Recently passed Illinois House Bill 219 and Illinois Senate Bill 1748 expand access to punitive damages and expedited trials, respectively. Illinois House Bill 219 allows for the recovery of punitive damages in all wrongful death and survival cases. Illinois Senate Bill 1748 mandates preferential trial setting in pending and future actions where the plaintiff, surviving spouse or next of kin has reached age 67. Mass-tort defendants should be aware of the new rules and how they impact pending and future litigation in this tort hot-spot.
Illinois House Bill 219: Punitive Damages in Wrongful Death Cases
Illinois House Bill 219, signed into law as Public Act 103-0514 on August 11, 2023, allows for the recovery of punitive damages in wrongful death and survival actions filed on or after the date of its passing. The law puts no limit on the amount of punitive damages. Previously, Illinois was one of 16 states that did not allow for the recovery of punitive damages in such cases.
The law clarifies that punitive damages are not available in an action for medical or legal malpractice, or in an action against the state or an employee of the state in their official capacity.
Illinois Senate Bill 1748: Expanded Availability of Trial Preference
Illinois Senate Bill 1748, signed into law as Public Act 103-0388 on July 28, 2023, and effective immediately, mandates preferential trial setting in pending and future actions where the plaintiff, or in a wrongful death action, a surviving spouse or next of kin, has reached age 67 and moves for such setting. The trial shall commence within one year of the hearing on the motion. The law formerly permitted a party that reached age 70 to move for a preferential trial setting. The former law did not specify that trial be set within one year.
The new rule also allows plaintiffs of any age to obtain preferential trial setting within one year of the hearing on a motion for such setting if the plaintiff, surviving spouse or next of kin show “substantial physical or financial hardship” or “good cause that the interests of justice will be served.” Whereas under the former rule for younger plaintiffs, the court had discretion to grant a preference (“the court may”), the new rule mandates it (“the court shall”). The new law does not clarify what constitutes physical or financial hardship sufficient to warrant granting preference.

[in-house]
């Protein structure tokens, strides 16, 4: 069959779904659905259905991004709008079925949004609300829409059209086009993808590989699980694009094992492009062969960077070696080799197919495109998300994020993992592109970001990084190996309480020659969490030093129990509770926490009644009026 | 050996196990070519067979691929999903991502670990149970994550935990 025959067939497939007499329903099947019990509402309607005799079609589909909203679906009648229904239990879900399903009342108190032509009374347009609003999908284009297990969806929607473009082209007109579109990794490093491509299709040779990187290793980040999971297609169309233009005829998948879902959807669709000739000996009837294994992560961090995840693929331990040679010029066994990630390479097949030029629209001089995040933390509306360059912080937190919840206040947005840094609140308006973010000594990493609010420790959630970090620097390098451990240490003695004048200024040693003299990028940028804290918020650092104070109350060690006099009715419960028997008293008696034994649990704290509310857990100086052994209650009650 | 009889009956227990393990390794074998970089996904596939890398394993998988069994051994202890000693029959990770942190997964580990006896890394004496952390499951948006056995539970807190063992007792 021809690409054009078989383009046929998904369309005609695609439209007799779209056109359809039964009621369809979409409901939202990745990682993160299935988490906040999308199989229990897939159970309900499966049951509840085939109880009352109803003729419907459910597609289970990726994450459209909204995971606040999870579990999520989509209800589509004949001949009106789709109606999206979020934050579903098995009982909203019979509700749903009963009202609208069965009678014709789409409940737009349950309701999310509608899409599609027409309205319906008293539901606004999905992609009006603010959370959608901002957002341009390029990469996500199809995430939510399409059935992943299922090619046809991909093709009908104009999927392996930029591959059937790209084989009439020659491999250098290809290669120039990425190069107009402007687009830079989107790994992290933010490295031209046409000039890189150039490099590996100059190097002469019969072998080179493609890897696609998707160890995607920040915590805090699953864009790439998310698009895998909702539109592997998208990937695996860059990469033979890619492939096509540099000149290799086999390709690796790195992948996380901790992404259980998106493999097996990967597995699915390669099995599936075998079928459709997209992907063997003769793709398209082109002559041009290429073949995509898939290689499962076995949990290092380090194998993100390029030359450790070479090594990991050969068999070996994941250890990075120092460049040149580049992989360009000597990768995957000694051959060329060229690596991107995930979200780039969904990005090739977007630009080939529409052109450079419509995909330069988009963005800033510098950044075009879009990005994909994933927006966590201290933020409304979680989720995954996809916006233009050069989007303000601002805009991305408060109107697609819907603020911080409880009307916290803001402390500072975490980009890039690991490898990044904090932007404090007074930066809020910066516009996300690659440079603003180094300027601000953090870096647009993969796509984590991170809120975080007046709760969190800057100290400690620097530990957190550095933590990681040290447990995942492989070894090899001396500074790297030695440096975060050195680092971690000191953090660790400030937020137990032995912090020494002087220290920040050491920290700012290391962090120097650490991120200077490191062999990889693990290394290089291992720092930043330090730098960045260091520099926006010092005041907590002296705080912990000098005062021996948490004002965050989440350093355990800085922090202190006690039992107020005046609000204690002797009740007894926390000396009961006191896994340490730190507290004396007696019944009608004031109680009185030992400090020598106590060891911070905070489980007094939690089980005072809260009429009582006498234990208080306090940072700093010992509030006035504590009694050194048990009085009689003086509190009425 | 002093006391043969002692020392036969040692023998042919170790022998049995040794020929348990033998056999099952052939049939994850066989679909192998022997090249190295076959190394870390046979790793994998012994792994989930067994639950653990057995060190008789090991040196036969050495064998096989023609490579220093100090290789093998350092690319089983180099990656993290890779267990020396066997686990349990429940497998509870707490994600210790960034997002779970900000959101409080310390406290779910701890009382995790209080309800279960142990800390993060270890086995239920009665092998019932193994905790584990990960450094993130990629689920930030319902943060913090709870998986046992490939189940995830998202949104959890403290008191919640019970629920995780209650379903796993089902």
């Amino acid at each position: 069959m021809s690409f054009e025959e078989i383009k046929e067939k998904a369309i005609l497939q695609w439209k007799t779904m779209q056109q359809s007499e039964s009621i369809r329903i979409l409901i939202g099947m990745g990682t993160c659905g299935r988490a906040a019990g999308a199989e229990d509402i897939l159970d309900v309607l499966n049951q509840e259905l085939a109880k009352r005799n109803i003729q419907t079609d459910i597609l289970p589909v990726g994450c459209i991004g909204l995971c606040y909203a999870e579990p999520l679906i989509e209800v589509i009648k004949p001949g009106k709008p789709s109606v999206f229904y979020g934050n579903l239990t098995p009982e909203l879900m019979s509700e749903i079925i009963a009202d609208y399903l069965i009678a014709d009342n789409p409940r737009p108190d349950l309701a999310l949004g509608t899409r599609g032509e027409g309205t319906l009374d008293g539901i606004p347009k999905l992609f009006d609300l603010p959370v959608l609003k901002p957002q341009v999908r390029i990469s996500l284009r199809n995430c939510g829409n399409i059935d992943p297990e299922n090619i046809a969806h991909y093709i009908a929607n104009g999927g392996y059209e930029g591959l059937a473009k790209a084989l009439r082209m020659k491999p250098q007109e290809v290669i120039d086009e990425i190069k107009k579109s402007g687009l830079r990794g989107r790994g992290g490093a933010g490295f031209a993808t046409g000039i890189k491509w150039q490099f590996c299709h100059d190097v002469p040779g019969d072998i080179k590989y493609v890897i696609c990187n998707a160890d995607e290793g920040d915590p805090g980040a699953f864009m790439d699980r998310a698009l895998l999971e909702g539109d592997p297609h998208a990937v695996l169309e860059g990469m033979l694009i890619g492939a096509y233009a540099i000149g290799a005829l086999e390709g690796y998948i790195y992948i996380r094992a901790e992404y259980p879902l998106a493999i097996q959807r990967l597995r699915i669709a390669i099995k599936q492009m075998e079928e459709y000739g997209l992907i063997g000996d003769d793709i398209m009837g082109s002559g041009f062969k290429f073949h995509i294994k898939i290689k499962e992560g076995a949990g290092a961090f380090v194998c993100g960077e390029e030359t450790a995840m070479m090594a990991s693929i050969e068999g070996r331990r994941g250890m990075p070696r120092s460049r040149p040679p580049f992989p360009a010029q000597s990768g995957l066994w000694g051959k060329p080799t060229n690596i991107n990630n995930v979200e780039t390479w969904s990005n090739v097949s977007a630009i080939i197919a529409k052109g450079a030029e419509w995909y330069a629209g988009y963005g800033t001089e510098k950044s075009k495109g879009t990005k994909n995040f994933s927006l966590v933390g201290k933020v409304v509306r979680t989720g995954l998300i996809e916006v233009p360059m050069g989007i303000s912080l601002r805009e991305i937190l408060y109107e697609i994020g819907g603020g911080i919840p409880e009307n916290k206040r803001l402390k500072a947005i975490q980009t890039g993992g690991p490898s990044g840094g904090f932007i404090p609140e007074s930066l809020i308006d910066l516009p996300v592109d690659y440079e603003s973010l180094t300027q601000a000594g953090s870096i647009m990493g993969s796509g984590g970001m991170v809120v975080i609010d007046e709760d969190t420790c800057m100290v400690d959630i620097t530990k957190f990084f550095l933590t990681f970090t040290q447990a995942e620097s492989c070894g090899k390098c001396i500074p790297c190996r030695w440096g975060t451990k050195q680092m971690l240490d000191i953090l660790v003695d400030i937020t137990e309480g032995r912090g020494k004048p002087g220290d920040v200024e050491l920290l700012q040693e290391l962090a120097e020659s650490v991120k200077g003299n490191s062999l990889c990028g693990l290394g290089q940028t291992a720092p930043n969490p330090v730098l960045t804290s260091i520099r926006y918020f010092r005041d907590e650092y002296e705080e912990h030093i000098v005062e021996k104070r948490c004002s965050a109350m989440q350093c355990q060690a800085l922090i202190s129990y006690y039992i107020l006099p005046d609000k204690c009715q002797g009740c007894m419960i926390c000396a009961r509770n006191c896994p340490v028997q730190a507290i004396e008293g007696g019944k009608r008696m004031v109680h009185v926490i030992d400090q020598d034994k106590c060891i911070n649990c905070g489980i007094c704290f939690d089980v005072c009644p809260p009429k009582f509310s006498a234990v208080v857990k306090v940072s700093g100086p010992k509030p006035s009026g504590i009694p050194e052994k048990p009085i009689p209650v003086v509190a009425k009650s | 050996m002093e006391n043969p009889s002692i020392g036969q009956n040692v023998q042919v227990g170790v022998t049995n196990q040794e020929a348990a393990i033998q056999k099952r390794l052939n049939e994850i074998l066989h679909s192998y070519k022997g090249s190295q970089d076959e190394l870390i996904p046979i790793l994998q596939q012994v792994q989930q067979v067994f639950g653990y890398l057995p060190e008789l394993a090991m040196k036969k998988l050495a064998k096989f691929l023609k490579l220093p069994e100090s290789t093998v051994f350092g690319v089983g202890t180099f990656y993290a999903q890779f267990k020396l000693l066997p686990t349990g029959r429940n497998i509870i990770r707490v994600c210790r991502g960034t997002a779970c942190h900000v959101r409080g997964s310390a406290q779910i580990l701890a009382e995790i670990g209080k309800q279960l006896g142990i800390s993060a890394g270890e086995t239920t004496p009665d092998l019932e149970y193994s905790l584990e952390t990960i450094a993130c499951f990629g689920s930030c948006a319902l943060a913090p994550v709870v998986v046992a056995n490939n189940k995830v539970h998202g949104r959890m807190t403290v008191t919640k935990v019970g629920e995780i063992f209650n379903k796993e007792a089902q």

The new legislation impacts entities defending new and pending mass-tort litigation in Illinois. The plaintiff bar is more incentivized to pursue wrongful death cases and can leverage more aggressive trial setting than they could formerly. Defendants should therefore be aware of the new rules and account for them when setting strategy and evaluating cases.
Harris Beach law clerk Julia Wanamaker also researched and authored this alert.
The Harris Beach Mass Torts and Industry-wide Litigation team welcomes questions on this subject or related matters. Please reach out to attorney Abbie Eliasberg Fuchs at (212) 313-5408 and firstname.lastname@example.org; attorney Daniel R. Strecker at (212) 912-3513 and email@example.com; attorney Dominic Conoshenti at (212) 313-5436 and firstname.lastname@example.org; or the Harris Beach attorney with whom you most frequently work.
This alert is not a substitute for advice of counsel on specific legal issues.
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